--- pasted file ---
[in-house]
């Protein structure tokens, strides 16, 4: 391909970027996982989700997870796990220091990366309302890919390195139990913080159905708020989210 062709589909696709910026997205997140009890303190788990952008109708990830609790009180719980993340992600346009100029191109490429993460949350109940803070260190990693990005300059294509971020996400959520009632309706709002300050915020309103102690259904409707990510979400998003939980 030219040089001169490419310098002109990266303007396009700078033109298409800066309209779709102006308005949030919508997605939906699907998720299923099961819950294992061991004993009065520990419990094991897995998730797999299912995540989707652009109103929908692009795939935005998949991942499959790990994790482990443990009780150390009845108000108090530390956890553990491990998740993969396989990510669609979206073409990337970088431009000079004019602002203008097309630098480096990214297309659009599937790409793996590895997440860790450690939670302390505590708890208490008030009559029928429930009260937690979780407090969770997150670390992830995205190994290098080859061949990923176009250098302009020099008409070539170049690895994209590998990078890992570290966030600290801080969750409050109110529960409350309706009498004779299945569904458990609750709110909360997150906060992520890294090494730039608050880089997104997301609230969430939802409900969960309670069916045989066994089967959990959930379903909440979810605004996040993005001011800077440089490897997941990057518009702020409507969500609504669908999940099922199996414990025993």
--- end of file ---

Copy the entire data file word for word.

[in-house]
């Protein structure tokens, strides 16, 4: 391909970027996982989700997870796990220091990366309302890919390195139990913080159905708020989210 062709589909696709910026997205997140009890303190788990952008109708990830609790009180719980993340992600346009100029191109490429993460949350109940803070260190990693990005300059294509971020996400959520009632309706709002300050915020309103102690259904409707990510979400998003939980 030219040089001169490419310098002109990266303007396009700078033109298409800066309209779709102006308005949030919508997605939906699907998720299923099961819950294992061991004993009065520990419990094991897995998730797999299912995540989707652009109103929908692009795939935005998949991942499959790990994790482990443990009780150390009845108000108090530390956890553990491990998740993969396989990510669609979206073409990337970088431009000079004019602002203008097309630098480096990214297309659009599937790409793996590895997440860790450690939670302390505590708890208490008030009559029928429930009260937690979780407090969770997150670390992830995205190994290098080859061949990923176009250098302009020099008409070539170049690895994209590998990078890992570290966030600290801080969750409050109110529960409350309706009498004779299945569904458990609750709110909360997150906060992520890294090494730039608050880089997104997301609230969430939802409900969960309670069916045989066994089967959990959930379903909440979810605004996040993005001011800077440089490897997941990057518009702020409507969500609504669908999940099922199996414990025993």